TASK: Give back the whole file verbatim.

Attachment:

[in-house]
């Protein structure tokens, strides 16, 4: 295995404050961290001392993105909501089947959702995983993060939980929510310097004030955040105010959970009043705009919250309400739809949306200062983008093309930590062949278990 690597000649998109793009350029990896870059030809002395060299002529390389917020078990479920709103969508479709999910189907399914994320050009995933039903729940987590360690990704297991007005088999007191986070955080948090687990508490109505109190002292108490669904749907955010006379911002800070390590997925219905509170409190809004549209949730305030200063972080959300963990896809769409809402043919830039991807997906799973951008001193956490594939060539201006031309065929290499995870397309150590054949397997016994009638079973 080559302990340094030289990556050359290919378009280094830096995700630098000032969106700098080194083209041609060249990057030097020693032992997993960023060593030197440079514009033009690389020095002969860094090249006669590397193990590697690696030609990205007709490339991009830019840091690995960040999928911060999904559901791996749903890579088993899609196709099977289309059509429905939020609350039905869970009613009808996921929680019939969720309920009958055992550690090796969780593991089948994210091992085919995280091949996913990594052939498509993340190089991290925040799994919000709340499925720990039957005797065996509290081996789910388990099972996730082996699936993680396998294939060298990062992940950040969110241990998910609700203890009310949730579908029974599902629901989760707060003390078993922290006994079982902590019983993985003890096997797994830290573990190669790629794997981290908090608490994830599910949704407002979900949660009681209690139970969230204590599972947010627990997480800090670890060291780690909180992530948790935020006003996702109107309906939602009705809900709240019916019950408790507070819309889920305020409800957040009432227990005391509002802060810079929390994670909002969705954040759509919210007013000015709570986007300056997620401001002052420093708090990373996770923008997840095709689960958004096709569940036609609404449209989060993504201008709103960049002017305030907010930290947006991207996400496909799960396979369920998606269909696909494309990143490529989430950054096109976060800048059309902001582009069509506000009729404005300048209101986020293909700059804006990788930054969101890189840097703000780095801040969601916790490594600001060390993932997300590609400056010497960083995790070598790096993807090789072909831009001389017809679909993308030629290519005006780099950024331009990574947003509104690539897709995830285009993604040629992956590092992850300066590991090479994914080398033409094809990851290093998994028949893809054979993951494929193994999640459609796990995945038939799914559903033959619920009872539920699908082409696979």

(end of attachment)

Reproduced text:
[in-house]
């Protein structure tokens, strides 16, 4: 295995404050961290001392993105909501089947959702995983993060939980929510310097004030955040105010959970009043705009919250309400739809949306200062983008093309930590062949278990 690597000649998109793009350029990896870059030809002395060299002529390389917020078990479920709103969508479709999910189907399914994320050009995933039903729940987590360690990704297991007005088999007191986070955080948090687990508490109505109190002292108490669904749907955010006379911002800070390590997925219905509170409190809004549209949730305030200063972080959300963990896809769409809402043919830039991807997906799973951008001193956490594939060539201006031309065929290499995870397309150590054949397997016994009638079973 080559302990340094030289990556050359290919378009280094830096995700630098000032969106700098080194083209041609060249990057030097020693032992997993960023060593030197440079514009033009690389020095002969860094090249006669590397193990590697690696030609990205007709490339991009830019840091690995960040999928911060999904559901791996749903890579088993899609196709099977289309059509429905939020609350039905869970009613009808996921929680019939969720309920009958055992550690090796969780593991089948994210091992085919995280091949996913990594052939498509993340190089991290925040799994919000709340499925720990039957005797065996509290081996789910388990099972996730082996699936993680396998294939060298990062992940950040969110241990998910609700203890009310949730579908029974599902629901989760707060003390078993922290006994079982902590019983993985003890096997797994830290573990190669790629794997981290908090608490994830599910949704407002979900949660009681209690139970969230204590599972947010627990997480800090670890060291780690909180992530948790935020006003996702109107309906939602009705809900709240019916019950408790507070819309889920305020409800957040009432227990005391509002802060810079929390994670909002969705954040759509919210007013000015709570986007300056997620401001002052420093708090990373996770923008997840095709689960958004096709569940036609609404449209989060993504201008709103960049002017305030907010930290947006991207996400496909799960396979369920998606269909696909494309990143490529989430950054096109976060800048059309902001582009069509506000009729404005300048209101986020293909700059804006990788930054969101890189840097703000780095801040969601916790490594600001060390993932997300590609400056010497960083995790070598790096993807090789072909831009001389017809679909993308030629290519005006780099950024331009990574947003509104690539897709995830285009993604040629992956590092992850300066590991090479994914080398033409094809990851290093998994028949893809054979993951494929193994999640459609796990995945038939799914559903033959619920009872539920699908082409696979």